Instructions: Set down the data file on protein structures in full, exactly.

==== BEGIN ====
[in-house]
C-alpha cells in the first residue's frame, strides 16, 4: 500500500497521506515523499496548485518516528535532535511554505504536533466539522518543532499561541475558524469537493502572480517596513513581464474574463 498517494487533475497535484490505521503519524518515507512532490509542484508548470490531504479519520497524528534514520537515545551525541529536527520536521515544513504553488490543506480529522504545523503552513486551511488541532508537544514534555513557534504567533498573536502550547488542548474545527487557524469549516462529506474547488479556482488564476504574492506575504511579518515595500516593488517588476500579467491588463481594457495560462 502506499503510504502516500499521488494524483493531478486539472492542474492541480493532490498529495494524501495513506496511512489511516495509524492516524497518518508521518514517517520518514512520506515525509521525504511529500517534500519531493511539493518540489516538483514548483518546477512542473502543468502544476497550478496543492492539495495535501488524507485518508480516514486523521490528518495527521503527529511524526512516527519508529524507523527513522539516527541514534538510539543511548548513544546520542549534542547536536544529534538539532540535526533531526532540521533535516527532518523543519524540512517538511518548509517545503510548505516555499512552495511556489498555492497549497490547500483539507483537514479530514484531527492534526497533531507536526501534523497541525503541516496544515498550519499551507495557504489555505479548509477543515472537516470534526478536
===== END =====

[in-house]
C-alpha cells in the first residue's frame, strides 16, 4: 500500500497521506515523499496548485518516528535532535511554505504536533466539522518543532499561541475558524469537493502572480517596513513581464474574463 498517494487533475497535484490505521503519524518515507512532490509542484508548470490531504479519520497524528534514520537515545551525541529536527520536521515544513504553488490543506480529522504545523503552513486551511488541532508537544514534555513557534504567533498573536502550547488542548474545527487557524469549516462529506474547488479556482488564476504574492506575504511579518515595500516593488517588476500579467491588463481594457495560462 502506499503510504502516500499521488494524483493531478486539472492542474492541480493532490498529495494524501495513506496511512489511516495509524492516524497518518508521518514517517520518514512520506515525509521525504511529500517534500519531493511539493518540489516538483514548483518546477512542473502543468502544476497550478496543492492539495495535501488524507485518508480516514486523521490528518495527521503527529511524526512516527519508529524507523527513522539516527541514534538510539543511548548513544546520542549534542547536536544529534538539532540535526533531526532540521533535516527532518523543519524540512517538511518548509517545503510548505516555499512552495511556489498555492497549497490547500483539507483537514479530514484531527492534526497533531507536526501534523497541525503541516496544515498550519499551507495557504489555505479548509477543515472537516470534526478536